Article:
Jonathan Schofield on Denton Corker Marshall's Salford shocker
A conversational look at one of the dreariest new towers in the UK. In which we explore the who, what, where and WTF of this miserable monolith.
What and when?
Riverview Tower, 318 apartments in a 35-storey, 118m (368ft) tower, nearing completion. Riverside Apartments 17 storeys and 190 apartments completed in 2020. They match each other.
Where are the towers?
On the banks of the Irwell, Salford side of the river, New Bailey Street, over from Bridge Street in Manchester city centre.
Is there a rotting corpse Dulux range being promoted in architectural journals notable for its death-like pallor?
The architects are the very prestigious Aussie practice Denton Corker Marshall (DCM) who also have a Manchester office. The developer is Select Property Group and the buildings are marketed under one of the latter’s consumer-facing brands, Affinity Living.
What do the architects say?
DCM's own description of the tower: "The highly prominent gateway location of the site required a building of exceptional design quality. We responded to this by proposing a simple architectural form expressed as a single billet of steel using silver metallic panels throughout the facade and natural anodised aluminium vertical fins to emphasise the slenderness of the massing."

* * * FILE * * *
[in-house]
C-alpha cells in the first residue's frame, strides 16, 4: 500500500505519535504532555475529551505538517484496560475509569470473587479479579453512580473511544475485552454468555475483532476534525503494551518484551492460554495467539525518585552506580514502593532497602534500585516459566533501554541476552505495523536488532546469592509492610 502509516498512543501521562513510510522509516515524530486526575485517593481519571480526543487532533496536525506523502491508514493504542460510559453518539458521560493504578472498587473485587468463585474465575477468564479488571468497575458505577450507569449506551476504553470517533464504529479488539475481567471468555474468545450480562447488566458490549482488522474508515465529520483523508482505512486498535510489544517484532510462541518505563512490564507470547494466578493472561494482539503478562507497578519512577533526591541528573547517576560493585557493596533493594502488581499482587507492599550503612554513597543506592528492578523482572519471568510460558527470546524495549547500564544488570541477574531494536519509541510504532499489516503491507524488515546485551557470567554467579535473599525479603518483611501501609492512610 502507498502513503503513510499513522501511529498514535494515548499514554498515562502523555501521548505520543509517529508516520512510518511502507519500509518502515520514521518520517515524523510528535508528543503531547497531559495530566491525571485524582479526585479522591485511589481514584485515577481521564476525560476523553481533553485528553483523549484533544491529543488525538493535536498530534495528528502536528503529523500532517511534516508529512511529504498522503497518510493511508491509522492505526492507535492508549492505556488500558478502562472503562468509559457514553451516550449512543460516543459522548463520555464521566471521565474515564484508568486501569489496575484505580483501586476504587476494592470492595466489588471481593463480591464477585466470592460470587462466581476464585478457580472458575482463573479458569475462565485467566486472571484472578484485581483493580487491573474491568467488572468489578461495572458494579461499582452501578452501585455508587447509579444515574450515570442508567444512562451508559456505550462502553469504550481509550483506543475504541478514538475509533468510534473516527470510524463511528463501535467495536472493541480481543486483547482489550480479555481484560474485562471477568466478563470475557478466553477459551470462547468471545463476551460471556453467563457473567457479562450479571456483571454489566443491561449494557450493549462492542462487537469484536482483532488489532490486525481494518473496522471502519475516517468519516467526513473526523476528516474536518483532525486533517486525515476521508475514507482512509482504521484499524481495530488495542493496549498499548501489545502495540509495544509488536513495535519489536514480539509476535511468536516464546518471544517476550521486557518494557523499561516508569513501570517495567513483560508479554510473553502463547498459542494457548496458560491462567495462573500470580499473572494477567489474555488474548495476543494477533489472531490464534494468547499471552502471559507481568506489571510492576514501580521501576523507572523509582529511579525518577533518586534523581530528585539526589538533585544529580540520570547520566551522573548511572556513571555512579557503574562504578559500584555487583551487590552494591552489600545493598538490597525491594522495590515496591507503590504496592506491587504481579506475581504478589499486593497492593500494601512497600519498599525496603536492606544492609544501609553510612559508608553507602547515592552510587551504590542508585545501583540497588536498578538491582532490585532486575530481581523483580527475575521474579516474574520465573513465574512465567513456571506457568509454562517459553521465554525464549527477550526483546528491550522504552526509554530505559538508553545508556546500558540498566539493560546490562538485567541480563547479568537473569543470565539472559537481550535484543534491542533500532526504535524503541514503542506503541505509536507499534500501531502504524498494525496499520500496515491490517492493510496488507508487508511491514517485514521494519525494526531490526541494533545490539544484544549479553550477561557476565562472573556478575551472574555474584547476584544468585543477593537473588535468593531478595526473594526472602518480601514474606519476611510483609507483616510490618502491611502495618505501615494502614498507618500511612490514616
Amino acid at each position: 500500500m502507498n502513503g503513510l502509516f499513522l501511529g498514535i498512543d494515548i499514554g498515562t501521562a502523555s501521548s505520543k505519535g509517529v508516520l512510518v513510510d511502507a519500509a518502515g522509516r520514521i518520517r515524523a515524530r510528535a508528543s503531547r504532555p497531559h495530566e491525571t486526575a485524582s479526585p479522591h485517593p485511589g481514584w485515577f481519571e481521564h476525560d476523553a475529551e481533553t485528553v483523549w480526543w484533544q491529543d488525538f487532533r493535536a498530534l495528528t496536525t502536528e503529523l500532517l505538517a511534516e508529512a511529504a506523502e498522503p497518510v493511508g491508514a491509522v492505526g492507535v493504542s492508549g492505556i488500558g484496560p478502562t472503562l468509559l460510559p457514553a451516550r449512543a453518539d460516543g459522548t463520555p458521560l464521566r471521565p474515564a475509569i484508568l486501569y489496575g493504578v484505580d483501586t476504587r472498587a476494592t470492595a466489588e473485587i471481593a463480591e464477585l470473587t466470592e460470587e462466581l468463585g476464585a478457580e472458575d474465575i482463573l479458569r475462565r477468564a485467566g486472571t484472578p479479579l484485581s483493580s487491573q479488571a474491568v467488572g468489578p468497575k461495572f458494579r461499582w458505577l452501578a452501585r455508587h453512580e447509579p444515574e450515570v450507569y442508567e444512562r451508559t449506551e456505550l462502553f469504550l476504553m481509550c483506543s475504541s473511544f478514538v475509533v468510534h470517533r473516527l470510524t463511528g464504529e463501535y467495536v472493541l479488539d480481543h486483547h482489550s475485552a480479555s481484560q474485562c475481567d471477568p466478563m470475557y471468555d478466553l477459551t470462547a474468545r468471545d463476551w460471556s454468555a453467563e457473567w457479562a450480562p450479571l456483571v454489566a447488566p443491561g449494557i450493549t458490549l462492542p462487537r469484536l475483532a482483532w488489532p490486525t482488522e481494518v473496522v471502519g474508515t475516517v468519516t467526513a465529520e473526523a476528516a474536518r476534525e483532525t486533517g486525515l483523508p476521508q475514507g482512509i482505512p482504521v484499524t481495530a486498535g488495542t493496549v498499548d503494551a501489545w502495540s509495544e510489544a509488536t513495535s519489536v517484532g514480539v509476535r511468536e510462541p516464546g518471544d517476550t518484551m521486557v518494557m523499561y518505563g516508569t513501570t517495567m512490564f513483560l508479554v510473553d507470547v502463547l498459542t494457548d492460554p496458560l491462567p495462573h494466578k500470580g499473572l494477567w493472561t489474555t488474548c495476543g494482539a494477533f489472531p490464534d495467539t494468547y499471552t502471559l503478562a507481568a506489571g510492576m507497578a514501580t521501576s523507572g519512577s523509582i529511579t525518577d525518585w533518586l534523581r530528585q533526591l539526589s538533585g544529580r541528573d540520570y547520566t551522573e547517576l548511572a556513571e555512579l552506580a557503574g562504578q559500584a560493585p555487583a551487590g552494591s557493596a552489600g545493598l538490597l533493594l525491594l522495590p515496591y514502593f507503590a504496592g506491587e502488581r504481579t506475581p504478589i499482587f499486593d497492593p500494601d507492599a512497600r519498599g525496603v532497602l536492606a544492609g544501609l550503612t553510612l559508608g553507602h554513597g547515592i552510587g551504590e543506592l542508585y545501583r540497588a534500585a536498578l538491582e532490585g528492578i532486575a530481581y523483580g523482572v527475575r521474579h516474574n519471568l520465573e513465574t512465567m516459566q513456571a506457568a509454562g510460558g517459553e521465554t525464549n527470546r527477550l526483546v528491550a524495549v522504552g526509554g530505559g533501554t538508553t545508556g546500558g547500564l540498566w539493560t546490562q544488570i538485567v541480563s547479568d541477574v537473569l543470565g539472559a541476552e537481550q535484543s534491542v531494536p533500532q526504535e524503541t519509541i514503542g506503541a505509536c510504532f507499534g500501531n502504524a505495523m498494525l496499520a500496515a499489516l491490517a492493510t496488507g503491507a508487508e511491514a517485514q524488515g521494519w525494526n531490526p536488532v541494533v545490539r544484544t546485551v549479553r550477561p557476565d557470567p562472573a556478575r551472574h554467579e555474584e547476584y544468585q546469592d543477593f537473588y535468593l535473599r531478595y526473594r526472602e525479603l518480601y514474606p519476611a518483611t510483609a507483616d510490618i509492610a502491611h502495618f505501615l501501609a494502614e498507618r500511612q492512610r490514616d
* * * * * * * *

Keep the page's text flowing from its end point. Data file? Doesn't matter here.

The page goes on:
What’s a ‘billet’?
Architects can be hilarious when they describe their own buildings, twisting the language so it ends up sounding like something processed through Google Translate. A billet is generally considered to be a civilian's house commandeered for soldiers' lodgings. This isn’t great when trying to attract residents to expensive flats in modern city centres. Or maybe DCM means the architectural term ‘billet’, a moulding with several bands of raised short cylinders or squares placed at regular intervals. That makes no sense, so maybe they don’t know what they saying, and just chucking words out that sound impressive yet are fundamentally meaningless.
What are other people saying about the building?
Everybody we talk to, inside and outside the industry, says this ‘single billet of steel’ and its shorter brother are crap. They are dull in shape and worse in shade. The way they meet the ground is grim too, which is supremely important in tall buildings. The tower is crowned by an off-centred cap. Off-centring is a bit of a DCM 'thing' but here it makes a boring building appear awkward and ungainly.
The Affinity Living pair are seemingly part of a stratagem by Salford’s planning department to ruin a river frontage which is so rich in potential, at a time when Manchester and Salford are trying to re-engage with the river.
What’s wrong with the colour?
Well, that’s just it, this pair don’t have a colour. DCM talk about them being ‘silver’. Except in the very brightest sunshine, they are nothing like it, they’re not even grey, more the shade of dead white flesh. Is there a 'Rotting Corpse' Dulux range being promoted in architectural journals notable for its death-like pallor?
So why choose this offensively bland shape and shade if you acknowledge the location is a ‘highly prominent gateway’? Are architects, developers and planners unaware that we will have to live with such a tall 118m tower for fifty years or more? I suppose the only good news is the shade is very like a cloudy winter's day which means the building sometimes disappears.